On February 8, 1973, Shannon, Cook and Miller spent most of the day drinking. Shannon had purchased a pistol approximately a week before and had the pistol in the waistband of his trousers when the three soldiers went to the Cotton Club that night. At the Cotton Club, a friend of Shannon's asked to borrow his pistol, and Cook responded that Shannon should keep the pistol because, "We may need it later." They then left the Cotton Club after Cook agreed to give another soldier, Robert Greene, a ride back to Fort Carson.

When the soldiers reached Cook's car, Shannon gave the pistol to Cook. On the way back to Fort Carson, Cook stopped for gas and then turned off the main highway and said, "We've got something to do." He then drove down a side street and parked in front of the Navajo Motel, which is located near the Trail's End Motel. He directed Shannon to the Trail's End Motel and remained in the car with the motor running. Shannon took his pistol and asked, "Who's going with me?" Miller followed Shannon to the Trail's End Motel and tried to dissuade him, but Shannon *482 went into the motel. Miller remained outside. Shortly thereafter, shots were fired, and Shannon ran from the motel and was joined by Miller in his flight to the car and from the scene of the crime. Shannon told Cook, when he entered the car, that he had to shoot some people because they had a gun.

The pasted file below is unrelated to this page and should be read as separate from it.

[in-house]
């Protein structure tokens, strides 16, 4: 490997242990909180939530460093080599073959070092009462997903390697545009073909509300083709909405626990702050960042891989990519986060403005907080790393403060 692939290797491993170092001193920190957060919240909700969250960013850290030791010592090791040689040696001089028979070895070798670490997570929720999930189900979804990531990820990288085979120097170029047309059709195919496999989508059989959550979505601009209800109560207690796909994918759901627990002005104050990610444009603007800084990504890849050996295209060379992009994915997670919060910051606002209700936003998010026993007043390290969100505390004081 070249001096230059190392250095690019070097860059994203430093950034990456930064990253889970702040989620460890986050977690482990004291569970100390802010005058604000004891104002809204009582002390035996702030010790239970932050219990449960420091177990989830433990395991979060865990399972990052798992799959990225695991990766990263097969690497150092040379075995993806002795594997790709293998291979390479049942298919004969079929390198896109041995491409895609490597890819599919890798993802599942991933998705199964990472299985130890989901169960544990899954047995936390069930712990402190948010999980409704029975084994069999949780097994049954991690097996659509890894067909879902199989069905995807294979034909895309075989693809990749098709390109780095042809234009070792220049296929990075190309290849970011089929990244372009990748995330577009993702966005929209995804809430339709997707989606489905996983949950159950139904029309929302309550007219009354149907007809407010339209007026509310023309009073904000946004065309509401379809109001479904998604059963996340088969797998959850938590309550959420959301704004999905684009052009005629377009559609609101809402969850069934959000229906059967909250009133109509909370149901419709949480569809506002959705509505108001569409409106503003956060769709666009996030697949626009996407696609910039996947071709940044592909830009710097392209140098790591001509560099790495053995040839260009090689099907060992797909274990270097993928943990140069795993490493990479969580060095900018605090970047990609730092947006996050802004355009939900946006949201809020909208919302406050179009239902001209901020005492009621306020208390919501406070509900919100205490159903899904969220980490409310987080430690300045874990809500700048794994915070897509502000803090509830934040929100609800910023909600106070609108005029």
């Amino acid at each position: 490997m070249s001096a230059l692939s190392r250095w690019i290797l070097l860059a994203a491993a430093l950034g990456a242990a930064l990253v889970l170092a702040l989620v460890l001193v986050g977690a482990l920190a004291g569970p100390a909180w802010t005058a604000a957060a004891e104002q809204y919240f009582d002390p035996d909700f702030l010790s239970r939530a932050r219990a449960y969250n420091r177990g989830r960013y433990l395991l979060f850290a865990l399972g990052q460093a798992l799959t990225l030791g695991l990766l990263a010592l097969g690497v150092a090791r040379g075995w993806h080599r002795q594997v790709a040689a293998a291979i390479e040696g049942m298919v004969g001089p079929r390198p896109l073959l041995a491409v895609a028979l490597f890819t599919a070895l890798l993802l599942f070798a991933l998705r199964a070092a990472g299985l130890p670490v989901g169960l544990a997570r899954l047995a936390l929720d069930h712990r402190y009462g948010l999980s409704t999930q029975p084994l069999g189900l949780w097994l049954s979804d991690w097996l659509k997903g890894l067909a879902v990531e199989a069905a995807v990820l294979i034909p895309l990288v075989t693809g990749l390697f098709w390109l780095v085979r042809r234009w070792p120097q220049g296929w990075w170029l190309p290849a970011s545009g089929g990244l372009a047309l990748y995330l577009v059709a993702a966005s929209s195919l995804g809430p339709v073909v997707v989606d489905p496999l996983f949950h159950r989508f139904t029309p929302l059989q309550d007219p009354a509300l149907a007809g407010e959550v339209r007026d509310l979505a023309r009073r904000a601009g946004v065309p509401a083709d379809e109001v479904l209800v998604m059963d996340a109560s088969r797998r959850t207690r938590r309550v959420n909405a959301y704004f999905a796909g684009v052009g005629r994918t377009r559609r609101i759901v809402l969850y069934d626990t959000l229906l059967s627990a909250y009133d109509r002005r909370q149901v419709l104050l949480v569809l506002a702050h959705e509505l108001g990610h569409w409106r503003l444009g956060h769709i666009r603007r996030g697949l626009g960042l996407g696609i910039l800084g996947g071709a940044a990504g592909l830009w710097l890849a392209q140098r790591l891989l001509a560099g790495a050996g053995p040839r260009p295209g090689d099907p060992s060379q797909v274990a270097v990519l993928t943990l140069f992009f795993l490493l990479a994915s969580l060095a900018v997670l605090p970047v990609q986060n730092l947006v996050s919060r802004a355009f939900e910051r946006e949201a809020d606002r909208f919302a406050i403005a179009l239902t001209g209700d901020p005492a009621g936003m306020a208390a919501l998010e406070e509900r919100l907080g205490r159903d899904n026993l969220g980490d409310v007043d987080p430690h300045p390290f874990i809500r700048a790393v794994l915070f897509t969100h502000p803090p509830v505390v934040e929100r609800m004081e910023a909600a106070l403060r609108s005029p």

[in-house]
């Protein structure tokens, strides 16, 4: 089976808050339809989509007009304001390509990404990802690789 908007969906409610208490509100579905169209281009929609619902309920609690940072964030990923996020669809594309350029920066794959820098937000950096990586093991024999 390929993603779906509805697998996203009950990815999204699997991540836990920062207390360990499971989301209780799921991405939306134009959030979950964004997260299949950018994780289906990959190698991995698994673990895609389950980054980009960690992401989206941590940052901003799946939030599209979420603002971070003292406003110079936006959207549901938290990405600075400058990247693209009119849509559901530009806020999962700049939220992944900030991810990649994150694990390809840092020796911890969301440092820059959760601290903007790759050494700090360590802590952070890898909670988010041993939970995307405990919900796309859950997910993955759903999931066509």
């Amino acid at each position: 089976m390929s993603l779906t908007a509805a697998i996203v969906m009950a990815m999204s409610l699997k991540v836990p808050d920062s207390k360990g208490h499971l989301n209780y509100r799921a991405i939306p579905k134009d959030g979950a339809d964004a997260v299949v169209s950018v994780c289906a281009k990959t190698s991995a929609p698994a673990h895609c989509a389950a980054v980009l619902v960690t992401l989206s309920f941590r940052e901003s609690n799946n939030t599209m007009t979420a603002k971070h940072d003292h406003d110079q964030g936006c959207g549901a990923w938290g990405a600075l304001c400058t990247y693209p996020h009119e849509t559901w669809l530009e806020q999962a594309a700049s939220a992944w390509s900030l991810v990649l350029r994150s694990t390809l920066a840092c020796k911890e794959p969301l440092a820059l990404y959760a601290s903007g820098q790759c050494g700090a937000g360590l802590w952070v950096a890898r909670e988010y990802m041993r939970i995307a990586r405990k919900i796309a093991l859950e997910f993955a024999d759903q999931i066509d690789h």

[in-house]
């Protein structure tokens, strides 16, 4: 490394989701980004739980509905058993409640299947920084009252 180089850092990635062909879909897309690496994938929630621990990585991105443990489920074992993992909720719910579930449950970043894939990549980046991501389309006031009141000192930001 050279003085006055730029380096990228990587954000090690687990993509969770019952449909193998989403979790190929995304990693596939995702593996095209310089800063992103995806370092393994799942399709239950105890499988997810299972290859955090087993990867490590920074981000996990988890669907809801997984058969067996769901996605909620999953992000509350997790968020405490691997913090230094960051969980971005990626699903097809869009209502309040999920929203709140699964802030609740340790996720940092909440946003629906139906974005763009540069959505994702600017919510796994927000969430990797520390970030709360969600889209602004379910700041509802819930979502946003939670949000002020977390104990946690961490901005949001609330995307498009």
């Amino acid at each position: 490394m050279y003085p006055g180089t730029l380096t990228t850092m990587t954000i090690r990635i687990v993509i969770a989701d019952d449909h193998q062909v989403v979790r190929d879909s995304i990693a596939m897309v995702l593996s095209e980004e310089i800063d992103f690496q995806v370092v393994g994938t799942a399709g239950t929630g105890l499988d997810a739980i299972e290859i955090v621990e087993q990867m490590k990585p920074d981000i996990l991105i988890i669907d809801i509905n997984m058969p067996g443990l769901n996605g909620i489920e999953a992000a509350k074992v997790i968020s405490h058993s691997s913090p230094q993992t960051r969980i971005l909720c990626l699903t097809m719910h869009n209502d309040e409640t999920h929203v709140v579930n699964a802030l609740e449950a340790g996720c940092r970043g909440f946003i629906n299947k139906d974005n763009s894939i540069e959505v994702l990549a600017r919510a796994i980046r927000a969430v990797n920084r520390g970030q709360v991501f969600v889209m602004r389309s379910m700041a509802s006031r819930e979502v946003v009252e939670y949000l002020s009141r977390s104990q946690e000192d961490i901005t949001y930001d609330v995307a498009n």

A police officer, who observed Shannon and Miller running from the motel, followed the Cook car and arrested the four soldiers after the shooting was reported. Shannon's pistol and four cartridge cases were found in the Cook car.

At the time of trial, neither Ella nor Ray Seal was able to make a positive identification of Shannon, although they did testify as to what occurred that night. All testimony confirms that Shannon entered the motel alone and shoved a pistol into the face of Ella Seal, who was 73 years old. She screamed, "Oh, no, not again." Her husband, Ray Seal, who was in the adjoining room, came to his wife's assistance armed with a pistol and was shot by Shannon. When Ella Seal attempted to flee, Shannon shot her and then left the motel.

Identity is not an issue. Shannon took the stand and admitted shooting Ray Seal, but claimed that he shot him when Seal attempted to use his pistol. Seal's pistol was not fired. Ray Seal and Ella Seal both suffered grievous gunshot wounds that caused permanent and "serious bodily injury."

Sufficiency of the Evidence